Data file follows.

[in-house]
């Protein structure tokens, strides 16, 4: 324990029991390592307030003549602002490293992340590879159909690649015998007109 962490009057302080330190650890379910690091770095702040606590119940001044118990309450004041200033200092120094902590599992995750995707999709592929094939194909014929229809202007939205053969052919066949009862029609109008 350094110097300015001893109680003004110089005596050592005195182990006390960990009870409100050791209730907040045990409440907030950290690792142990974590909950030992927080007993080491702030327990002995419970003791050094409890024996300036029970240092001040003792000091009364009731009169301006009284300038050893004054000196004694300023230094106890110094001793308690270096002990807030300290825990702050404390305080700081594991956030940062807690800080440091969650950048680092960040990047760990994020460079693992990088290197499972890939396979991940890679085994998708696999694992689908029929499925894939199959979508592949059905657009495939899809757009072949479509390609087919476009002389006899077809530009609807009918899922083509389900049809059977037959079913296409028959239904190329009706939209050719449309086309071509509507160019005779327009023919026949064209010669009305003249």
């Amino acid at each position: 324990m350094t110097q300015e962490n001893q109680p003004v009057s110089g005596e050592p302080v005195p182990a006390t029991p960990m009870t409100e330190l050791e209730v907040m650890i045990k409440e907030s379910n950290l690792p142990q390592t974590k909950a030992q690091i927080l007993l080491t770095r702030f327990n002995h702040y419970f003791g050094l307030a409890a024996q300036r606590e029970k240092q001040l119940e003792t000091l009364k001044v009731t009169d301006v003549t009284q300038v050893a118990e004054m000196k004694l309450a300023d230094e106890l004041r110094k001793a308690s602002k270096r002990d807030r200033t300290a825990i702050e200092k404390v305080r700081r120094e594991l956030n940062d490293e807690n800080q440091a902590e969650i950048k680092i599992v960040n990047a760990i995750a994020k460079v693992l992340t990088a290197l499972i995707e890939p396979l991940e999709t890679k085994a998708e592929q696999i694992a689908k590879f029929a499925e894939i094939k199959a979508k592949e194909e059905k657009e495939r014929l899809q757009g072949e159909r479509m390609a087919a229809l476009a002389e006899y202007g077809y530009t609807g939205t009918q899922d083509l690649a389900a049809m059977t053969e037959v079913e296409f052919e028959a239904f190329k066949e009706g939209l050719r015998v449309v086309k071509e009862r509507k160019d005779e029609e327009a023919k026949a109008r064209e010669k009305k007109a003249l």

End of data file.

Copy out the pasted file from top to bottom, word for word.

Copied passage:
[in-house]
């Protein structure tokens, strides 16, 4: 324990029991390592307030003549602002490293992340590879159909690649015998007109 962490009057302080330190650890379910690091770095702040606590119940001044118990309450004041200033200092120094902590599992995750995707999709592929094939194909014929229809202007939205053969052919066949009862029609109008 350094110097300015001893109680003004110089005596050592005195182990006390960990009870409100050791209730907040045990409440907030950290690792142990974590909950030992927080007993080491702030327990002995419970003791050094409890024996300036029970240092001040003792000091009364009731009169301006009284300038050893004054000196004694300023230094106890110094001793308690270096002990807030300290825990702050404390305080700081594991956030940062807690800080440091969650950048680092960040990047760990994020460079693992990088290197499972890939396979991940890679085994998708696999694992689908029929499925894939199959979508592949059905657009495939899809757009072949479509390609087919476009002389006899077809530009609807009918899922083509389900049809059977037959079913296409028959239904190329009706939209050719449309086309071509509507160019005779327009023919026949064209010669009305003249």
């Amino acid at each position: 324990m350094t110097q300015e962490n001893q109680p003004v009057s110089g005596e050592p302080v005195p182990a006390t029991p960990m009870t409100e330190l050791e209730v907040m650890i045990k409440e907030s379910n950290l690792p142990q390592t974590k909950a030992q690091i927080l007993l080491t770095r702030f327990n002995h702040y419970f003791g050094l307030a409890a024996q300036r606590e029970k240092q001040l119940e003792t000091l009364k001044v009731t009169d301006v003549t009284q300038v050893a118990e004054m000196k004694l309450a300023d230094e106890l004041r110094k001793a308690s602002k270096r002990d807030r200033t300290a825990i702050e200092k404390v305080r700081r120094e594991l956030n940062d490293e807690n800080q440091a902590e969650i950048k680092i599992v960040n990047a760990i995750a994020k460079v693992l992340t990088a290197l499972i995707e890939p396979l991940e999709t890679k085994a998708e592929q696999i694992a689908k590879f029929a499925e894939i094939k199959a979508k592949e194909e059905k657009e495939r014929l899809q757009g072949e159909r479509m390609a087919a229809l476009a002389e006899y202007g077809y530009t609807g939205t009918q899922d083509l690649a389900a049809m059977t053969e037959v079913e296409f052919e028959a239904f190329k066949e009706g939209l050719r015998v449309v086309k071509e009862r509507k160019d005779e029609e327009a023919k026949a109008r064209e010669k009305k007109a003249l």